As several communities in Ottawa and Gatineau are combatting rising water levels along the Ottawa River, a majority of Ottawa city council voted on Wednesday to declare a climate emergency, following in the footsteps of several other municipalities across the country.
The motion to declare a climate emergency in the national capital was put forward by Capital Coun. Shawn Menard, vice-chair of the city’s standing committee on environmental protection, water and waste management.
His motion called on city staff to conduct several reviews and updates to the city’s long-term strategies and targets for reducing greenhouse gas emissions and mitigating climate change and air quality, and to work with other levels of government to “accelerate” climate action.
In passing the declaration, council voted to allocate $250,000 towards implementing the motion’s proposed initiatives.
“I think the important thing about the climate change file is some cities have just passed a motion calling it an emergency and not doing anything. We’ve actually added a lot of meat to the bone … to help reduce our carbon footprint in Ottawa,” Mayor Jim Watson told reporters after the meeting, adding the city has already taken other steps on the climate file.
“A lot of people say, ‘Well what’s it matter, how is the city going to make a difference?’ But I think if everyone took that attitude at all three levels of government, we’d be in a very terrible state when it comes to the air quality and the livability of our city.”
Council ultimately split up the motion into three and held three separate votes on particular sections. Councillors George Darouze and Allan Hubley voted against the motion in its entirety, while Coun. Rick Chiarelli voted specifically against an official declaration of a climate emergency, after arguing the use of the word “emergency” was “misplaced.”
Chiarelli and Coun. Jan Harder both voted against the motion’s second part, which called for the creation of council sponsors group that would oversee the measures outlined in the motion. The group will be made up of representatives from the environment, planning and transportation committees, as well as the transit commission and the Ottawa Board of Health.
Watson told reporters he does believe “there is a connection” between major weather events in Ottawa, like flooding and September’s tornadoes, and climate change.
“I think when you look at almost every scientific journal and every report that’s come out on climate change, these are not coincidences. They’re actually serious challenges to the planet’s well being,” he said. “We just celebrated Earth Day a couple days ago and I think it was timely that we have that vote and that discussion here at council. ”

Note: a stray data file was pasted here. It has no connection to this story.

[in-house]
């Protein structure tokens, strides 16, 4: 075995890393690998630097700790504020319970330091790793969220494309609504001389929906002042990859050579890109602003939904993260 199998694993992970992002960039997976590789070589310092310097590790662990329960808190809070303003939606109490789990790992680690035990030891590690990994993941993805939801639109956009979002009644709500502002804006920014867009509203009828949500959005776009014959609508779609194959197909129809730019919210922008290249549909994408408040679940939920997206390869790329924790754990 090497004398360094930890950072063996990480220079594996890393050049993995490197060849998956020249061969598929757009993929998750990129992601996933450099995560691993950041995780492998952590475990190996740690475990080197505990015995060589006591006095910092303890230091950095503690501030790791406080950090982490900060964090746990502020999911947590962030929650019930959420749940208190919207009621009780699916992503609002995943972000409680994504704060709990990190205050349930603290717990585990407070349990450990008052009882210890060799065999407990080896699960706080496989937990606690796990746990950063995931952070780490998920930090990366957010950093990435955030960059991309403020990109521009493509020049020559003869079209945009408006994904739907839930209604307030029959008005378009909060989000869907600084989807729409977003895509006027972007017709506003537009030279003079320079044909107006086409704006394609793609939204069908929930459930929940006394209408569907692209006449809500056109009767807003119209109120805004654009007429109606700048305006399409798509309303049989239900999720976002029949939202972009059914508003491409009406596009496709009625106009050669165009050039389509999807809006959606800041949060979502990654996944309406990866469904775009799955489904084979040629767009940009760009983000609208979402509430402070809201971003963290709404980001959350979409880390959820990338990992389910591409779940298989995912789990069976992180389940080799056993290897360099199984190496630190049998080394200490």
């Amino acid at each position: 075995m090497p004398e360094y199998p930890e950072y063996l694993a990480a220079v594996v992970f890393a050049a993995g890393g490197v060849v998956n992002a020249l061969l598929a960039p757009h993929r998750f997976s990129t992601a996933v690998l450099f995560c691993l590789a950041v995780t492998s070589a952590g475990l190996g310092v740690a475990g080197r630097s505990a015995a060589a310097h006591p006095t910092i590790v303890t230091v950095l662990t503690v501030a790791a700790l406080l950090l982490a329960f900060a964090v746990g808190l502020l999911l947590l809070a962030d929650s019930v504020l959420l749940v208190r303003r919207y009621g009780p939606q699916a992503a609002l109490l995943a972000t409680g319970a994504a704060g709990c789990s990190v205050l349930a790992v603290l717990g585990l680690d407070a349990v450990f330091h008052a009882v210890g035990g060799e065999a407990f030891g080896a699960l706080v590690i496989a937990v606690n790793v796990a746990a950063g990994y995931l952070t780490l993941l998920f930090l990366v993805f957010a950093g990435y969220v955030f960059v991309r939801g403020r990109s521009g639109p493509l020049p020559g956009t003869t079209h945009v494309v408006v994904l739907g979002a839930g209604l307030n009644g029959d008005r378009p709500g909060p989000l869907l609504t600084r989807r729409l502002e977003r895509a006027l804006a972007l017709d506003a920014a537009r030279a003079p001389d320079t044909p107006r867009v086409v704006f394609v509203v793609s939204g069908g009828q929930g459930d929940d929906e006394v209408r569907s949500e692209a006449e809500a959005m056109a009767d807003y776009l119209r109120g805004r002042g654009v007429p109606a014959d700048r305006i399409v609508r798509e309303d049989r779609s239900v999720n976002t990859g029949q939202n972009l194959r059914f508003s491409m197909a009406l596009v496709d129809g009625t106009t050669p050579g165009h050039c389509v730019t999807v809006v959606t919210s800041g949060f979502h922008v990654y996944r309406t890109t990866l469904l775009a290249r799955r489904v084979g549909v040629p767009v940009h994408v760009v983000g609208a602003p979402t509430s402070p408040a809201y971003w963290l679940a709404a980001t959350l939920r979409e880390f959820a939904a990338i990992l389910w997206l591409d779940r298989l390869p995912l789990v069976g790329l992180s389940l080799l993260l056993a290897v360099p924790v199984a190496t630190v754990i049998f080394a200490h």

WATCH: Homes along Ottawa River left flooded
Most councillors spoke in favour of Menard’s motion and applauded the councillor and staff for taking the lead on the issue.
“Cities are the economic and social engines in our world today and as such, we have to be leaders. And I think the motion sends a clear message to staff, to other levels of government and to our residents that this is something we need to act on and is a priority for the city and council,” Coun. Glen Gower argued.
“This impacts every resident that we represent,” Coun. Jenna Sudds said.
But some councillors, including Harder and Carol Anne Meehan, challenged using city dollars for this purpose when numerous other municipal priorities are competing for limited funding.
“I would not want to support something that advantages this over everything else,” Harder said.
Senior city staff told councillors the $250,000 requested in the climate emergency motion was to implement its specific measures and any additional work requiring funding will be identified ahead of the 2020 municipal budget.
Ahead of city council’s meeting, a rally in support of climate action was held outside city hall and many of the participants sat in the council chambers to observe the debate.
The City of Ottawa is the latest out of a number of Canadian cities who have declared climate emergencies in recent months. Kingston was the first municipality in Ontario to do so on March 6 and a majority of city council in London, Ont., voted in favour on Tuesday.
Wednesday’s meeting also marked Rawlson King’s first time at the council table as the new representative for Rideau-Rockcliffe, after winning the ward’s byelection on April 15. He voted in favour of declaring a climate emergency.
— With a file from Alex Mazur